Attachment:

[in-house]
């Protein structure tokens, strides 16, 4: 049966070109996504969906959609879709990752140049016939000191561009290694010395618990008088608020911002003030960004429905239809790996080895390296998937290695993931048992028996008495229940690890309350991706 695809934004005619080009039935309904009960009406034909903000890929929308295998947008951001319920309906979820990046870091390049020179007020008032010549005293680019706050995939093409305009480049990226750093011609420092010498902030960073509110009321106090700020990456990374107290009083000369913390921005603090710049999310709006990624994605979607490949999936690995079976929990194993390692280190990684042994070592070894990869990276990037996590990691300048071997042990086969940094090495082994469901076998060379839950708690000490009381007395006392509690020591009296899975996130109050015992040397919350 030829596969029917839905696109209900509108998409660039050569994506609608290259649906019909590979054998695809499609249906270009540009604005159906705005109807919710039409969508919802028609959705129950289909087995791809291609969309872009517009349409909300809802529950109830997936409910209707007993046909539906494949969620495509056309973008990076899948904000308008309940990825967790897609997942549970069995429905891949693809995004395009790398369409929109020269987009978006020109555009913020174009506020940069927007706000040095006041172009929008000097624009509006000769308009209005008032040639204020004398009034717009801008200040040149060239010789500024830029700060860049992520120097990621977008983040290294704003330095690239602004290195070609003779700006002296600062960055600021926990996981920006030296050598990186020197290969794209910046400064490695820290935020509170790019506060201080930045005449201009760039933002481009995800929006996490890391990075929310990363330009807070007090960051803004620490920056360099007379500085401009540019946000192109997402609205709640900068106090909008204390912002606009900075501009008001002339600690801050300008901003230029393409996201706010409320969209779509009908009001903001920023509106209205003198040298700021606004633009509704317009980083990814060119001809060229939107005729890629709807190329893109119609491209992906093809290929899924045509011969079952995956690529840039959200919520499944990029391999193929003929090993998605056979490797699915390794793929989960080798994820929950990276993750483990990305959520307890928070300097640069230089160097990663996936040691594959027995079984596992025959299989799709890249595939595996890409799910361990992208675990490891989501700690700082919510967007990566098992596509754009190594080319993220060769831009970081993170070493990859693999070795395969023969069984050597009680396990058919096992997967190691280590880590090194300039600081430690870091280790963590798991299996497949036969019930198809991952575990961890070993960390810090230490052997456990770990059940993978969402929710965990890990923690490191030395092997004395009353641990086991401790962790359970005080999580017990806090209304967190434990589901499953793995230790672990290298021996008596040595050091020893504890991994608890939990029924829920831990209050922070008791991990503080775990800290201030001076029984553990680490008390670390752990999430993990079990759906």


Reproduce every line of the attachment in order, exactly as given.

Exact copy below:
[in-house]
């Protein structure tokens, strides 16, 4: 049966070109996504969906959609879709990752140049016939000191561009290694010395618990008088608020911002003030960004429905239809790996080895390296998937290695993931048992028996008495229940690890309350991706 695809934004005619080009039935309904009960009406034909903000890929929308295998947008951001319920309906979820990046870091390049020179007020008032010549005293680019706050995939093409305009480049990226750093011609420092010498902030960073509110009321106090700020990456990374107290009083000369913390921005603090710049999310709006990624994605979607490949999936690995079976929990194993390692280190990684042994070592070894990869990276990037996590990691300048071997042990086969940094090495082994469901076998060379839950708690000490009381007395006392509690020591009296899975996130109050015992040397919350 030829596969029917839905696109209900509108998409660039050569994506609608290259649906019909590979054998695809499609249906270009540009604005159906705005109807919710039409969508919802028609959705129950289909087995791809291609969309872009517009349409909300809802529950109830997936409910209707007993046909539906494949969620495509056309973008990076899948904000308008309940990825967790897609997942549970069995429905891949693809995004395009790398369409929109020269987009978006020109555009913020174009506020940069927007706000040095006041172009929008000097624009509006000769308009209005008032040639204020004398009034717009801008200040040149060239010789500024830029700060860049992520120097990621977008983040290294704003330095690239602004290195070609003779700006002296600062960055600021926990996981920006030296050598990186020197290969794209910046400064490695820290935020509170790019506060201080930045005449201009760039933002481009995800929006996490890391990075929310990363330009807070007090960051803004620490920056360099007379500085401009540019946000192109997402609205709640900068106090909008204390912002606009900075501009008001002339600690801050300008901003230029393409996201706010409320969209779509009908009001903001920023509106209205003198040298700021606004633009509704317009980083990814060119001809060229939107005729890629709807190329893109119609491209992906093809290929899924045509011969079952995956690529840039959200919520499944990029391999193929003929090993998605056979490797699915390794793929989960080798994820929950990276993750483990990305959520307890928070300097640069230089160097990663996936040691594959027995079984596992025959299989799709890249595939595996890409799910361990992208675990490891989501700690700082919510967007990566098992596509754009190594080319993220060769831009970081993170070493990859693999070795395969023969069984050597009680396990058919096992997967190691280590880590090194300039600081430690870091280790963590798991299996497949036969019930198809991952575990961890070993960390810090230490052997456990770990059940993978969402929710965990890990923690490191030395092997004395009353641990086991401790962790359970005080999580017990806090209304967190434990589901499953793995230790672990290298021996008596040595050091020893504890991994608890939990029924829920831990209050922070008791991990503080775990800290201030001076029984553990680490008390670390752990999430993990079990759906």